But it's a medal and an honor he was supposed to receive more than six decades ago.
81-year-old John Johnson, a retired sergeant with the United States Marine Corps, served during the Korean War. Johnson was stationed at the Fleet Marine Force Marine Pacific Headquarters in what is now known as Hawaii.
During his six years of service, Johnson was a unit training officer tasked with making sure incoming marines knew how to swim and were physically prepared before heading off to battle.
“I was a lifeguard and so they had me teaching the guys swimming, everybody had to swim the length of the pool," Johnson said. “ It wasn’t easy, some guys couldn’t swim but they had to be sure they learned."
Johnson took his Marines from 70 percent readiness to 100 percent readiness across the board during his tenure, which is what earned him his distinction and the medal he consequently never received.
“I was written up for it back in 1954… but the Korean War had just ended and we just didn’t get around to presenting it," he said.
"Things fall through the cracks.”
But one day, a few months ago, the missing medal came up during a conversation Johnson was having with good friend Bill Schaefer, who also happens to be a retired Air Force veteran.
"I found out he was only wearing one ribbon and I said 'John you've served six years' and he said 'well I've got some paperwork' so he gave it to me and all of a sudden that's how we got this going," Schaefer said. "For 60 years it had been sitting stale."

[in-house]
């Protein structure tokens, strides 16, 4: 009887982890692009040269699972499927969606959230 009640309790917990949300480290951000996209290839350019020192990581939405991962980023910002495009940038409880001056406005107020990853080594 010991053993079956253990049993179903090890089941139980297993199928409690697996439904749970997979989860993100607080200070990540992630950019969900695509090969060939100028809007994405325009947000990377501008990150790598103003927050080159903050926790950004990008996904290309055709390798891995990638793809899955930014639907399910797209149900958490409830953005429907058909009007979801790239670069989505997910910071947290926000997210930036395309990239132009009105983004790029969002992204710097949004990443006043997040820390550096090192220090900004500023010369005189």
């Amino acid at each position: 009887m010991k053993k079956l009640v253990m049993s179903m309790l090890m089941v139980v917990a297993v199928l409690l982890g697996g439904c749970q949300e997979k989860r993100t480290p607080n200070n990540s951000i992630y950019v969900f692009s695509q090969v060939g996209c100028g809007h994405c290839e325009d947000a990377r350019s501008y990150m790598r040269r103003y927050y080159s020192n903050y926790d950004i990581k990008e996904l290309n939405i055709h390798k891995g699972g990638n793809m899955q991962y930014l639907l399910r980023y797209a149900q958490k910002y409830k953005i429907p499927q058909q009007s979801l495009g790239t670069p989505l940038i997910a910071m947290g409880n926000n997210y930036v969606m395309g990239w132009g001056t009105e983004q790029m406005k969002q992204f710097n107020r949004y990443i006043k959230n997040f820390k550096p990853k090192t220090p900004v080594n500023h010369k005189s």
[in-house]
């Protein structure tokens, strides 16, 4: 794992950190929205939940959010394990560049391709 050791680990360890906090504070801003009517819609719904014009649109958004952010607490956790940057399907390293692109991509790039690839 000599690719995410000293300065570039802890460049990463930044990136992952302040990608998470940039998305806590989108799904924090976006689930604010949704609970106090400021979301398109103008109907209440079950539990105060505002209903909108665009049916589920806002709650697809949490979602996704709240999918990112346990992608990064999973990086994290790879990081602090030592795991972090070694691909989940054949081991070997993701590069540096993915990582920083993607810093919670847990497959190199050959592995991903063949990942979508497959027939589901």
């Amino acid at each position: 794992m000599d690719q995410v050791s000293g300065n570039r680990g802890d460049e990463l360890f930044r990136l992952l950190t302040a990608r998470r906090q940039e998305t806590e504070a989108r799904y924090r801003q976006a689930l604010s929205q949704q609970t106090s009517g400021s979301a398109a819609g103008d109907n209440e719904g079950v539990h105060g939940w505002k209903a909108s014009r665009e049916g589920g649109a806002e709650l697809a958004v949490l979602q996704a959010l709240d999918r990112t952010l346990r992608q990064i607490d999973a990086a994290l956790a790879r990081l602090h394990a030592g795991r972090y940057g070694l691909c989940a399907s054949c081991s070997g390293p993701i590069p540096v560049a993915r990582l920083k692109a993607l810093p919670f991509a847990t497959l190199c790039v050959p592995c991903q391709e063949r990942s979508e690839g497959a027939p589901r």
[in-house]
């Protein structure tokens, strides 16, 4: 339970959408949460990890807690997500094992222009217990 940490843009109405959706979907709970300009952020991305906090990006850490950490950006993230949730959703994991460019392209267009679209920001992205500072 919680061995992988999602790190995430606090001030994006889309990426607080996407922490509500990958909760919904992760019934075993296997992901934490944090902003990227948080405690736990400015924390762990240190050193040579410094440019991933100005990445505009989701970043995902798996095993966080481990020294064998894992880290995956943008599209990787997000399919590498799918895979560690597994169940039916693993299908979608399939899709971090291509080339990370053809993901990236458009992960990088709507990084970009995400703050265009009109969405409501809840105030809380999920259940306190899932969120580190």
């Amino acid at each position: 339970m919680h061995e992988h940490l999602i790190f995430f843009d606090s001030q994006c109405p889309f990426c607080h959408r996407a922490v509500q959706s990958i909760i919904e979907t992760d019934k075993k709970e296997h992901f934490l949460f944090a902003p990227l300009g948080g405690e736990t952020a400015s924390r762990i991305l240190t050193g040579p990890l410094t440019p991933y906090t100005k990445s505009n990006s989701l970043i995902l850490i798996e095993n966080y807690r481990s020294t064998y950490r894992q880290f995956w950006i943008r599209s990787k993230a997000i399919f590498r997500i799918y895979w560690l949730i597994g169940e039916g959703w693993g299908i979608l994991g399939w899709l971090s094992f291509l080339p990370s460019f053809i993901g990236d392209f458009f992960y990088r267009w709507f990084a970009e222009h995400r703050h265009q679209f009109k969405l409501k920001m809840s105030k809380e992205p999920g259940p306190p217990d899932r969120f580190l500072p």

After a few calls and emails with higher-ups and various connections Schaefer has at the Pentagon, it took just two months for the medal to be delivered to Grand Rapids.
“There’s veterans out there who have no clue of what their unit got after the war," he said.
Sunday, in a special ceremony at the Walter Durkee Post 311, Johnson was awarded his Navy and Marine Corps achievement medal. Johnson's close friend and longtime neighbor Jim Redford, a retired Navy captain presented his with the honor.
"As a sergeant of Marines he made his command better, he made his Marines better, so much so that he was nominated for this personal declaration," Redford said during the ceremony. "And 60 years down the road his declaration has been approved.”
Redford said of all the military branches, the Marine Corps is least likely to award personal achievement medals.
“So the fact that John Johnson, a sergeant of Marines is getting the achievement medal is a big deal," he said. "It’s an especially big deal when it’s 60 years later.”
Several of Johnson's family members were in attendance including his wife Jackie, some his own children, grandchildren and great grandchildren.
“It’s amazing, all the time he was gone I thought he was over there sitting on the beach, watching the hula dancers," Jackie said chuckling.
“At least he’s around to appreciate and enjoy it, and he deserves it.”
Even despite the delay, Johnson said there are no hurt feelings.
Things happen," he said. "I’m not mad at the Marine Corps a bit, things fall through the cracks."